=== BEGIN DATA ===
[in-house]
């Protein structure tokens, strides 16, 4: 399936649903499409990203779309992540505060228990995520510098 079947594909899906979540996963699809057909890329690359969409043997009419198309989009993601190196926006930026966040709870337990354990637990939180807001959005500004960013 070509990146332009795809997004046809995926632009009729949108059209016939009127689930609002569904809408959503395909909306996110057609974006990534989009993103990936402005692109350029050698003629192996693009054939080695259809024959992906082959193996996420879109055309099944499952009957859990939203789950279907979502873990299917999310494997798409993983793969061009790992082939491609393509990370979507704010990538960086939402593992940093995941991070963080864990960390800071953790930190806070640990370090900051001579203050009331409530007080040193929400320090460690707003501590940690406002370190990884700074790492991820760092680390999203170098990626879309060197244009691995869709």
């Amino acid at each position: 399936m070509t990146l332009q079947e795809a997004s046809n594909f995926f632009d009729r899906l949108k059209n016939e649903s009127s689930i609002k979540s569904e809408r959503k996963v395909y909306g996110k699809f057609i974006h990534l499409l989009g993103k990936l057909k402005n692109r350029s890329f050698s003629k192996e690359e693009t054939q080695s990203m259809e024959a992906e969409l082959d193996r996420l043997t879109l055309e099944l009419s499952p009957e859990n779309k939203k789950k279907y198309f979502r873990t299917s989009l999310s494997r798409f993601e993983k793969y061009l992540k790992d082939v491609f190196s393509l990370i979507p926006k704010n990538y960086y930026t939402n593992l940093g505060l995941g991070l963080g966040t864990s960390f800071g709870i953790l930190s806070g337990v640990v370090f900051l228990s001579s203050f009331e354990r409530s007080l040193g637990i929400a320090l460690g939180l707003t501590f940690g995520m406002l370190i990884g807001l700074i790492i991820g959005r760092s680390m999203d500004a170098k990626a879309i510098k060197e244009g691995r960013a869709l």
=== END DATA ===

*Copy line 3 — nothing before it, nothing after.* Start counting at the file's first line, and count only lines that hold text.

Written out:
């Amino acid at each position: 399936m070509t990146l332009q079947e795809a997004s046809n594909f995926f632009d009729r899906l949108k059209n016939e649903s009127s689930i609002k979540s569904e809408r959503k996963v395909y909306g996110k699809f057609i974006h990534l499409l989009g993103k990936l057909k402005n692109r350029s890329f050698s003629k192996e690359e693009t054939q080695s990203m259809e024959a992906e969409l082959d193996r996420l043997t879109l055309e099944l009419s499952p009957e859990n779309k939203k789950k279907y198309f979502r873990t299917s989009l999310s494997r798409f993601e993983k793969y061009l992540k790992d082939v491609f190196s393509l990370i979507p926006k704010n990538y960086y930026t939402n593992l940093g505060l995941g991070l963080g966040t864990s960390f800071g709870i953790l930190s806070g337990v640990v370090f900051l228990s001579s203050f009331e354990r409530s007080l040193g637990i929400a320090l460690g939180l707003t501590f940690g995520m406002l370190i990884g807001l700074i790492i991820g959005r760092s680390m999203d500004a170098k990626a879309i510098k060197e244009g691995r960013a869709l």